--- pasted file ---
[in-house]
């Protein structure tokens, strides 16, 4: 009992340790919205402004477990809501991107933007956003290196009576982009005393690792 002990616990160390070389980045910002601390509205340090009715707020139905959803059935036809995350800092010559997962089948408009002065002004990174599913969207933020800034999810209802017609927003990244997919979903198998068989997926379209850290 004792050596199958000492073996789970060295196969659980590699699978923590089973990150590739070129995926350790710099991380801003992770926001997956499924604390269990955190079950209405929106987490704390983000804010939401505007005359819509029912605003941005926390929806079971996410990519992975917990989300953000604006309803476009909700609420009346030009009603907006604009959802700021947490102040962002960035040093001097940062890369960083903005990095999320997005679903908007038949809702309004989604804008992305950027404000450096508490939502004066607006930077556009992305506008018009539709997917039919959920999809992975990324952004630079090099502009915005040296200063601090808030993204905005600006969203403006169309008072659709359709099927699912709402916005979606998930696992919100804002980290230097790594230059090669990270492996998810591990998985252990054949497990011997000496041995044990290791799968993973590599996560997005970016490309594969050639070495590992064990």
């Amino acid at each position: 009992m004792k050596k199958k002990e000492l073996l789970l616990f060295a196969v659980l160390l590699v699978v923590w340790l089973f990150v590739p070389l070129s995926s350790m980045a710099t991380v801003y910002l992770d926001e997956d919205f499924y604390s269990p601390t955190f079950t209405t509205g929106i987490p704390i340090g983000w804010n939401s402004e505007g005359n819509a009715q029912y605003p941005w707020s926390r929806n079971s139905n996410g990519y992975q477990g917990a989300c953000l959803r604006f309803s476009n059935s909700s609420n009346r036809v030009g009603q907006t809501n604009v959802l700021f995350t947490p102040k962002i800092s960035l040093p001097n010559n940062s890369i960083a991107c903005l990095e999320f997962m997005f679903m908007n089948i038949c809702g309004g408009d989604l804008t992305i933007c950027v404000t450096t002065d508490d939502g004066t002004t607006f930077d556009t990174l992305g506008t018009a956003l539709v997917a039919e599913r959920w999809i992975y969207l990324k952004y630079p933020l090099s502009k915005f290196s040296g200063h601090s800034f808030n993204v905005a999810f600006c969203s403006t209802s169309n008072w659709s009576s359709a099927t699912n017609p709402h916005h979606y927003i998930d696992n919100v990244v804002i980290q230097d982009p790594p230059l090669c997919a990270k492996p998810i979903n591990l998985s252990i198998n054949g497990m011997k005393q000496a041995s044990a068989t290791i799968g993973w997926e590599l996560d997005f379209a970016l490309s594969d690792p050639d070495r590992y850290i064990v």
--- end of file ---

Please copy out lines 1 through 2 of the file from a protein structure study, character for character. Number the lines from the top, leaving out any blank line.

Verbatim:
[in-house]
């Protein structure tokens, strides 16, 4: 009992340790919205402004477990809501991107933007956003290196009576982009005393690792 002990616990160390070389980045910002601390509205340090009715707020139905959803059935036809995350800092010559997962089948408009002065002004990174599913969207933020800034999810209802017609927003990244997919979903198998068989997926379209850290 004792050596199958000492073996789970060295196969659980590699699978923590089973990150590739070129995926350790710099991380801003992770926001997956499924604390269990955190079950209405929106987490704390983000804010939401505007005359819509029912605003941005926390929806079971996410990519992975917990989300953000604006309803476009909700609420009346030009009603907006604009959802700021947490102040962002960035040093001097940062890369960083903005990095999320997005679903908007038949809702309004989604804008992305950027404000450096508490939502004066607006930077556009992305506008018009539709997917039919959920999809992975990324952004630079090099502009915005040296200063601090808030993204905005600006969203403006169309008072659709359709099927699912709402916005979606998930696992919100804002980290230097790594230059090669990270492996998810591990998985252990054949497990011997000496041995044990290791799968993973590599996560997005970016490309594969050639070495590992064990």